| Comic Mischief, Violence
| The Good
Improved graphics and audio
Lots of cards to collect
| The Bad
Could be longer
Voice acting is weak
The story behind Lost Kingdoms 2 is set roughly 200
years after the original. This
time around, players take on the role of Tara Grimface, an
adept who carries around a runestone which allows her to turn
cards into monsters on the battlefield. As a part of a group
of thieves in search of more runestones, she becomes involved
in combat as the story unfolds. While the story is not exceptionally
deep, especially considering the length of the game, it does
a good enough job to keep you playing on.
While the game is presented like an RPG, where Tara gains
levels through defeating monsters, the basics on the game
are based on CCGs (collectible card games), where you go into
each stage with a pre-assembled deck, constructed of cards
of different types and attributes. Limited to a deck of 30
cards, you're dealt four cards, each to a different face button,
which can be used during the stage when you are faced with
enemies. You have direct attack cards, monster summons, assistance
cards and even cards that allow you to turn into certain monsters,
which is necessary to get through certain sections. To use
the cards, you need magic points, which seem to get drained
quickly. Luckily, enemies drop gems which can be picked up
to refill your magic. If there aren't any gems around, look
for the blue fairies, which when caught, can add cards back
to your deck, give you health or magic points.
Along with the basic use of the cards, players can use the
Right Trigger to discard cards back into your deck. Also,
when you use a card while holding the Z button, they'll be
summoned in a more powerful state. Since cards are based on
a rock-paper-scissors format of elemental strengths and weaknesses,
this can help in pushing a battle in your favor.
While the battles are a major part of the game, the real
backbone is the collection aspect. At the end of each stage,
you'll be rewarded with new cards, and there are a number
of chests in each stage to be opened. Also, you can visit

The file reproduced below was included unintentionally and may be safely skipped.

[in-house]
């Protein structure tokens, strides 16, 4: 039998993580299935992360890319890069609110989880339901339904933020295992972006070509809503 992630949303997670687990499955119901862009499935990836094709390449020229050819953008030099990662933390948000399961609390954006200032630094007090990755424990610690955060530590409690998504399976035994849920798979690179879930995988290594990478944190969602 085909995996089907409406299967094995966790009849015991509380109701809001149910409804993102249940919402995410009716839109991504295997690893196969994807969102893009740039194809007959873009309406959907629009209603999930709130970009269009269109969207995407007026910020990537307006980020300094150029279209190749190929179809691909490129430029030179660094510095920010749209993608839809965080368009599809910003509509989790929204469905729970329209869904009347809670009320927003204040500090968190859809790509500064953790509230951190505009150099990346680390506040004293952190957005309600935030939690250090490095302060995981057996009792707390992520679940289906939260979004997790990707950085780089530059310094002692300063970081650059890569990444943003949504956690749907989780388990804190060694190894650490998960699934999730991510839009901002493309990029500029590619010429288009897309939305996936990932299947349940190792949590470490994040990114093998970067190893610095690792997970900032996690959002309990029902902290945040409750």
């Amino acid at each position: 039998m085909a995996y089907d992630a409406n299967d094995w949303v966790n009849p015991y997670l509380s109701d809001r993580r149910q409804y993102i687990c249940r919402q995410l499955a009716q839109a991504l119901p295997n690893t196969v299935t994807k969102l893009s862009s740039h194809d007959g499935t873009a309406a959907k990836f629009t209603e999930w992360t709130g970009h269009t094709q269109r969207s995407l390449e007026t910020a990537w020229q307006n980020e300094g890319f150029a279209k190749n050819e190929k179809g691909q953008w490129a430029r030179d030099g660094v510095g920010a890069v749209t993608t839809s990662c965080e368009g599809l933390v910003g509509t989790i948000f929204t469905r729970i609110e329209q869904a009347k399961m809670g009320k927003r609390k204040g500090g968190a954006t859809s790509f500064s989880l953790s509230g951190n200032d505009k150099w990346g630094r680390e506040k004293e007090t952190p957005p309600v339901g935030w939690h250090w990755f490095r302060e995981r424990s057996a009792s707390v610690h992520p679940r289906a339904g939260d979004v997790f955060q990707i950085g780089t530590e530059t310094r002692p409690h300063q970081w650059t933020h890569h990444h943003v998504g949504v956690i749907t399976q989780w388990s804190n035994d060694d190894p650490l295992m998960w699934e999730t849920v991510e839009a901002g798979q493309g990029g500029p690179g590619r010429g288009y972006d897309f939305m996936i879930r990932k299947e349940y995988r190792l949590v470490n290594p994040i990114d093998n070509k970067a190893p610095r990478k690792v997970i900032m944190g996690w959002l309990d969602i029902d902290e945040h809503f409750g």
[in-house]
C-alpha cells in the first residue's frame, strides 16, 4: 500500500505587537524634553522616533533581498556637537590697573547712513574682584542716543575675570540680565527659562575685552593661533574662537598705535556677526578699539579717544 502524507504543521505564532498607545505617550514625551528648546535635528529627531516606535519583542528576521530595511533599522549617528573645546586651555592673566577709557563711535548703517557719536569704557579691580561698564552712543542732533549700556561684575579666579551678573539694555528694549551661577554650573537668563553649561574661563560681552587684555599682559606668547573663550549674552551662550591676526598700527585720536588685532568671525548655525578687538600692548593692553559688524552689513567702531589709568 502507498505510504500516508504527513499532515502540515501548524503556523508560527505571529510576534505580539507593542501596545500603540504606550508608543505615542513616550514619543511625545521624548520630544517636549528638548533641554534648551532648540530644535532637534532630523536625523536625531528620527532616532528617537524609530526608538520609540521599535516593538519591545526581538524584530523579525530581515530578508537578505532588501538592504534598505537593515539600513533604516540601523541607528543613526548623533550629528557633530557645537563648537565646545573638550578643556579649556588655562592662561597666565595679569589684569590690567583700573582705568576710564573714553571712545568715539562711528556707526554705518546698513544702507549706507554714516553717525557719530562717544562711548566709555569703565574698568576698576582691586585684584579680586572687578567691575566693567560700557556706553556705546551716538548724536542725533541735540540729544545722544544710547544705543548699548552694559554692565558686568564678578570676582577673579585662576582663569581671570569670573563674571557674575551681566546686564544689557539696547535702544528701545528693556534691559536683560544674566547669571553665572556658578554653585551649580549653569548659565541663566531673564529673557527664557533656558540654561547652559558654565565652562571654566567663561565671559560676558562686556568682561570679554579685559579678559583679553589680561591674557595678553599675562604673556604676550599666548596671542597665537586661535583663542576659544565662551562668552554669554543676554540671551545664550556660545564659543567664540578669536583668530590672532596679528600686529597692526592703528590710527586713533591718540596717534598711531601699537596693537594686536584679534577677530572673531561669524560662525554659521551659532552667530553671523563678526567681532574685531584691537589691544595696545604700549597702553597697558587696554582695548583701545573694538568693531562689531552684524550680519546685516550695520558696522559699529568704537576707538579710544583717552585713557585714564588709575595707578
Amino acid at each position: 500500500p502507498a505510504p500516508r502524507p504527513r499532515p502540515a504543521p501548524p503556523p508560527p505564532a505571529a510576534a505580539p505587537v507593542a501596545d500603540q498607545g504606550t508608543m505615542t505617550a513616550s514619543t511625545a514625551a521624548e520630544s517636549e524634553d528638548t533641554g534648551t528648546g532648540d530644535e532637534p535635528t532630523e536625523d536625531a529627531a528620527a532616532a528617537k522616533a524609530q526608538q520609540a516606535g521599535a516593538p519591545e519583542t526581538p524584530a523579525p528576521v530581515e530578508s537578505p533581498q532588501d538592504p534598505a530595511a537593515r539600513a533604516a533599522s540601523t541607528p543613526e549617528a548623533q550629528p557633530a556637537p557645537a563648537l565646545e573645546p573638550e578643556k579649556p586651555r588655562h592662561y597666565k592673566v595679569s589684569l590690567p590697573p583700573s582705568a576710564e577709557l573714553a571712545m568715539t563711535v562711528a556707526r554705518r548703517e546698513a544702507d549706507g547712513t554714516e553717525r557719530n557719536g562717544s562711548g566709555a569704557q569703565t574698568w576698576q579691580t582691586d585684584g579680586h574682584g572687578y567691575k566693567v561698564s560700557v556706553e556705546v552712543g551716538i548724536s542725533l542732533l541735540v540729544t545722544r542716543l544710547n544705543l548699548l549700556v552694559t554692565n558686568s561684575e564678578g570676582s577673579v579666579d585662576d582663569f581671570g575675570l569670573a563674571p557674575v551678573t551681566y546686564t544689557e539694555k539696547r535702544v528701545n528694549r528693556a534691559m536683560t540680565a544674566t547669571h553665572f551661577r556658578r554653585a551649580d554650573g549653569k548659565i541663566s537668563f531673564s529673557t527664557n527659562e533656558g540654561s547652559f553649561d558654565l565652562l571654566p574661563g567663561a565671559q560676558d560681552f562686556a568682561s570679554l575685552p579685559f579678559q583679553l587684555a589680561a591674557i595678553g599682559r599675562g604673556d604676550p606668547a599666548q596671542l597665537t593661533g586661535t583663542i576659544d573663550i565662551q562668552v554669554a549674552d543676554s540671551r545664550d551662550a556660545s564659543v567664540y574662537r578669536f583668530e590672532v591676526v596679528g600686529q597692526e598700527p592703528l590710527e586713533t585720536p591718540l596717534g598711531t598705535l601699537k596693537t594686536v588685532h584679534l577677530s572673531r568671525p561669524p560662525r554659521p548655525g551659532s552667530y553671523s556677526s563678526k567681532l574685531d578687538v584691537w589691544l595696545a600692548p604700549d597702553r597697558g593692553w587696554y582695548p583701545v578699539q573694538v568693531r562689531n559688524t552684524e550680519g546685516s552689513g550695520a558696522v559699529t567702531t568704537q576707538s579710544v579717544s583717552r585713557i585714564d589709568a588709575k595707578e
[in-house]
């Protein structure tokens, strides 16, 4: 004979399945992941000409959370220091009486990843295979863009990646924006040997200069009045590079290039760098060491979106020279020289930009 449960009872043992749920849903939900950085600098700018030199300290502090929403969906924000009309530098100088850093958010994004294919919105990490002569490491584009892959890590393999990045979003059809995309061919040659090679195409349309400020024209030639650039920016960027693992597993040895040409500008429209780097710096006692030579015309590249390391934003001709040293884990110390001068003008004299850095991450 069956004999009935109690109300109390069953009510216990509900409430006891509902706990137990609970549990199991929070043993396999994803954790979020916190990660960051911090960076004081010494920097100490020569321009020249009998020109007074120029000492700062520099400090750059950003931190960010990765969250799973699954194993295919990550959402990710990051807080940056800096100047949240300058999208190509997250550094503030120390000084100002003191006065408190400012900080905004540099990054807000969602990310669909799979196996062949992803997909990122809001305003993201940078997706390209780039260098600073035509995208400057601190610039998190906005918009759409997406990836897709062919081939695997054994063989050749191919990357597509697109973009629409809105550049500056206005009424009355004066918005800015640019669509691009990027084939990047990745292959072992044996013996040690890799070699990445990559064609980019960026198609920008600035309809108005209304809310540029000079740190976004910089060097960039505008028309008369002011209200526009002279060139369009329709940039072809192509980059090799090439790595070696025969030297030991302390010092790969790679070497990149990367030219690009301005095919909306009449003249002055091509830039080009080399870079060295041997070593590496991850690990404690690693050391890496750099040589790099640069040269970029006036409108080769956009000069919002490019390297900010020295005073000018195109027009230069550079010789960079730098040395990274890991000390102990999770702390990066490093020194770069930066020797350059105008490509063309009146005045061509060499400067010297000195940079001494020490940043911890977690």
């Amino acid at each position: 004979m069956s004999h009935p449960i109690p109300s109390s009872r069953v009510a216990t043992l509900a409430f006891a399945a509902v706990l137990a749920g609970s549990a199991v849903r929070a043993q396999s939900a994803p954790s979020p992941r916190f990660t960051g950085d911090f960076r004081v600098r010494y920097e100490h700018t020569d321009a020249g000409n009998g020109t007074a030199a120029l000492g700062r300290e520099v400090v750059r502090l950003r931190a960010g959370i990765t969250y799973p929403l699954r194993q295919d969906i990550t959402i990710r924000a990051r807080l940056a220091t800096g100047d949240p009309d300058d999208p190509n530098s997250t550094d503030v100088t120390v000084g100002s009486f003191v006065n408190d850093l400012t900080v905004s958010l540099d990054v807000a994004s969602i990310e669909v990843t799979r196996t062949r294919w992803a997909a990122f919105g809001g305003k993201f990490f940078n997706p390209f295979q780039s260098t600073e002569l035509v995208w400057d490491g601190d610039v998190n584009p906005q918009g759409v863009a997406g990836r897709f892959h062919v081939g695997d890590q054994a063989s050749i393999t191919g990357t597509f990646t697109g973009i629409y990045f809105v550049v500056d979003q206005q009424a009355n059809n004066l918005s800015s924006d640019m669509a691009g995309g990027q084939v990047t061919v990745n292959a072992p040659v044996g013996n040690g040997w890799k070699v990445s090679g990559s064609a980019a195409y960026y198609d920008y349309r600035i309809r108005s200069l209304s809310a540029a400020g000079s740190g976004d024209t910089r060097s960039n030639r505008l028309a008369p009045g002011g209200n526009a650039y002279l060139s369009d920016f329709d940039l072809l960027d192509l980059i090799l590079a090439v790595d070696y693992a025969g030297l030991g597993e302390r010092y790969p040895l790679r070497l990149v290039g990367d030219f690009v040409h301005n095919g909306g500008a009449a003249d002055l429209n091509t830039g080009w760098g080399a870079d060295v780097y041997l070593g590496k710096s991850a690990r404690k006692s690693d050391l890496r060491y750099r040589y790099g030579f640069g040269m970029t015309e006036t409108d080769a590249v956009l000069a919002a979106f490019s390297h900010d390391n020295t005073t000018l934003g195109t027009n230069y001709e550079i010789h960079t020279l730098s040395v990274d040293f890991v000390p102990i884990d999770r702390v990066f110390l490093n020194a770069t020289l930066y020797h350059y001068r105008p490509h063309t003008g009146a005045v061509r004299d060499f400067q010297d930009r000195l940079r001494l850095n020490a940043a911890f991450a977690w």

a card shop to upgrade your cards through experience points
that they gain during combat into more powerful incarnations.
You can also create a variety of decks, which you can always
try out in the versus mode.
Visually, Lost Kingdoms 2 is built on a solid engine
that provides a fair amount of detail. While it's no Final
Fantasy X, Lost Kingdoms 2 does look pretty good,
even with some repeated textures and some weak, and even boring,
monster animations. With everything playing out in real-time,
you'll find the game world immersive enough, even though I
would have liked to see better visual and lighting effects.
Compared to the first game, the visual package is a nice step
The audio package, while not great, is a fair grade better
than the previous incarnation. Both the soundtrack and sound
effects, while not spectacular, do a fair bit better at keeping
you going without being an annoyance. The voice acting, while
it comes in small bits, is laughably weak. Luckily, it can
be ignored for the most part.
First and foremost, Lost Kingdoms 2 could be longer.
While you can go back to previous areas, and it's recommended
to build levels, the basic story could be beaten in anywhere
from 10-15 hours. Also, the card system, except for a few
additions, really isn't changed too drastically from the original.
If you enjoyed the first game, by all means, go out and get
this game. It's better than the original, even if it does
need to be longer and the story could be more fleshed out.
If you like Magic: The Gathering or want to try out an RPG
that's different than the norm, at least give this game a